When people rent a new apartment or home, they often don’t think about protecting their income and belongings with a renters insurance policy. A study by ORC International found that only 41 percent of renters had renters insurance. Most landlords and apartment communities only have insurance that covers damage to the actual dwelling. This means that if there is a fire or other disaster on the property, your landlord will be covered while you have to pay out of pocket for any losses. If you are on the fence about whether or not you need renters insurance, take a look at this renters insurance guide to help you make an informed decision:
What Does Renters Insurance Cover?
Most standard renters insurance policies offer protection for your belongings in case of events such as fires, power surges, water damage, theft, vandalism and other accidents that are out of your control. Here are the four categories that are usually included in a basic renters insurance policy:
Personal Property – Your renters insurance covers items such as clothing, jewelry, computers, electronics, furniture, collectibles and any other personal belongings. It is important to keep in mind that your basic policy may have limits for certain categories of property (i.e. jewelry and electronics). If you have an especially valuable ring or an expensive work of art, you might want to consider purchasing additional coverage.
Property Outside Your Dwelling – If personal property like your laptop or textbooks are stolen from your vehicle your renters insurance policy will typically cover those items.
Loss of Use – Your renters insurance will also help cover your living expenses if you are displaced from your home after an accident. For instance, if there is a fire in your apartment complex and you are unable to remain in your dwelling during repairs your policy will cover your hotel, food and other additional expenses while you wait to return home.
Liability – Your renters insurance also includes personal liability coverage, which pays for injuries to other people on your property for whom you are found legally liable. Let’s say your otherwise well-behaved Cocker Spaniel bites the neighbor or you accidentally start a fire that injures someone on the property, your renters liability coverage will protect you from legal action and/or damages.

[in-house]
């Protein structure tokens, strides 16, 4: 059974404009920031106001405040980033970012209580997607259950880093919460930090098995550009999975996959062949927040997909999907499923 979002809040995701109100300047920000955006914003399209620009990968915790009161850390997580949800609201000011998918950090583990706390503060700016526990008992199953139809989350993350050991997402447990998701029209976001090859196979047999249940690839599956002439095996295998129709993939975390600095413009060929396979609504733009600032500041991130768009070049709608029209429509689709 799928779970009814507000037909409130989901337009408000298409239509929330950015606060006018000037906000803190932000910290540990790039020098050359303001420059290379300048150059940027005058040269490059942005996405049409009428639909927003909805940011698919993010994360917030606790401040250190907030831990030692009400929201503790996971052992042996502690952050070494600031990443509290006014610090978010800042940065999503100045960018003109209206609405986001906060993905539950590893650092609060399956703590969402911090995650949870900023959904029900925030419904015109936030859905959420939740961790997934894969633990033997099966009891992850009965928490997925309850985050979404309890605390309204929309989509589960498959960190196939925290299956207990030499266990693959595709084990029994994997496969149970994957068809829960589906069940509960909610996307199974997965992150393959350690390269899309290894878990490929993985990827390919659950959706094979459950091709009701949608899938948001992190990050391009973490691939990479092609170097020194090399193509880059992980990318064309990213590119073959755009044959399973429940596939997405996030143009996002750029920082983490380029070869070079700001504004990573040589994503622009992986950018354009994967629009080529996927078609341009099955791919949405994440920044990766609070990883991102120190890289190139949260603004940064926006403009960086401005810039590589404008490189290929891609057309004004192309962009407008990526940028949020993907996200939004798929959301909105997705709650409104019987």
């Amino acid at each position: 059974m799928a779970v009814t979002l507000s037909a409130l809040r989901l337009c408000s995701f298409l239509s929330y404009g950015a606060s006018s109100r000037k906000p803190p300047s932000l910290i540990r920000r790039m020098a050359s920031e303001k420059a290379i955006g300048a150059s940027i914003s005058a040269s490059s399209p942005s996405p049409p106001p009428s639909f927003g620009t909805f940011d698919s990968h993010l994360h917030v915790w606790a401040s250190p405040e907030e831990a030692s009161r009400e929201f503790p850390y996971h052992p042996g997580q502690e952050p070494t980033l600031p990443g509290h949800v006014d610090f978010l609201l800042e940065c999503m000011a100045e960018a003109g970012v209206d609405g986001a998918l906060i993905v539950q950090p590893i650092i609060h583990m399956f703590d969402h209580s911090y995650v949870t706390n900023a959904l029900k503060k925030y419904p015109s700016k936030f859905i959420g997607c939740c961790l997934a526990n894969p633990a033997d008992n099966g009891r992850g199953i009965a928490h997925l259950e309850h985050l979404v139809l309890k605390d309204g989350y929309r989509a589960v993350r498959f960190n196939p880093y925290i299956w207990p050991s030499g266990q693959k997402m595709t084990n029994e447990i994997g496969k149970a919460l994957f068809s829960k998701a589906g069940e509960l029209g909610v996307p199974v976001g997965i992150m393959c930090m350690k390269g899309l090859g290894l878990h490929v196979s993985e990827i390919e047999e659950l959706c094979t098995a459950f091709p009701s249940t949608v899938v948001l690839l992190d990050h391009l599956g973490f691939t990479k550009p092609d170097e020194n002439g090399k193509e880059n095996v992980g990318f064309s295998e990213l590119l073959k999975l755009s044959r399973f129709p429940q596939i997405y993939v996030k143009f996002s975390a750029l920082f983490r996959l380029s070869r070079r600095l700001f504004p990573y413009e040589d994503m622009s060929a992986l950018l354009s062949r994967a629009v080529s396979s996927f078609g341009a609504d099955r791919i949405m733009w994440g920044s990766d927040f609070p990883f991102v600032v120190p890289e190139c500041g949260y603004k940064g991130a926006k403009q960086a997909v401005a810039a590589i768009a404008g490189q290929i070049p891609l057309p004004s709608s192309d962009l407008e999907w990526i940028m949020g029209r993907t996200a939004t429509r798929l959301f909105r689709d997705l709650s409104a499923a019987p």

Medical Payments to Others – This type of coverage can pay for injuries that happen to others at your dwelling, regardless of who is at fault. For example, your visiting friend trips over a power cord in your living room and chips their tooth. The limits for Medical Payments to Others coverage are typically lower than Personal liability coverage.
What Does Renters Insurance Not Cover?
While renters insurance covers a great deal of common hazards, there are several events that might not be covered under a basic policy. For these events, you might need to look into purchasing expanded coverage, or additional policy riders to protect your belongings. All policies vary, but here’s what is generally not covered under a basic plan:
Flooding – If a pipe bursts in your building and the leak causes water damage to your belongings, that will most likely be covered under your policy. On the other hand, flooding caused by a storm or natural disaster is generally not covered by a basic renters insurance plan. If you live in a flood zone or an area frequently hit by hurricanes, you might consider purchasing additional flood insurance.
Earthquakes – Damage to your belongings caused by earthquakes is typically not covered under a basic renters insurance policy. If you live near a fault line, speak to your insurance provider about purchasing earthquake coverage.
Pests – Termites, moths, bed bugs and rodents can wreak havoc on your belongings, but damages to your property caused by pests and vermin usually aren’t covered under renters insurance.
High Value Items – Your most expensive valuables might not be covered by the standard limits of your policy. If you own antiques, high-priced art, high-end jewelry, vintage family heirlooms or rare collectibles, you may need to increase your limits for individual items.
Additional Exceptions - While your renters insurance might cover items stolen from your car, it won’t cover your car itself. Your policy also will not automatically cover the property of a roommate. Each roommate sharing a dwelling typically must buy their own renters insurance policy to cover their property and belongings.
Learn More About Renters Insurance
Renters insurance is an easy and inexpensive way to protect your income and belongings in the event of an accident or unforeseen disaster. With flexible options to cover high-value items and additional coverages to protect you from events like earthquakes and natural disasters, it’s easy to purchase a renters insurance policy that fits your specific needs. If you would like to know more about what is covered by renters insurance, contact a Wawanesa Insurance professional who can talk you through all the details. To find out if you can save on renters insurance, get a free quote today.
The above content is for informational purposes only and is not a direct representation of coverages offered by Wawanesa or its policies. The information does not refer to any specific contract of insurance and does not modify any definitions, provisions, exclusions or limitations expressly stated in any contracts of insurance. All references within the above content are illustrative and may not apply to your situation. The terms and conditions of the actual insurance policy or policies involved in a claim are determinative as to whether an accident or other loss is covered. To understand the coverage under your current policy, please log into the account management platform to review your policy or contact an agent directly.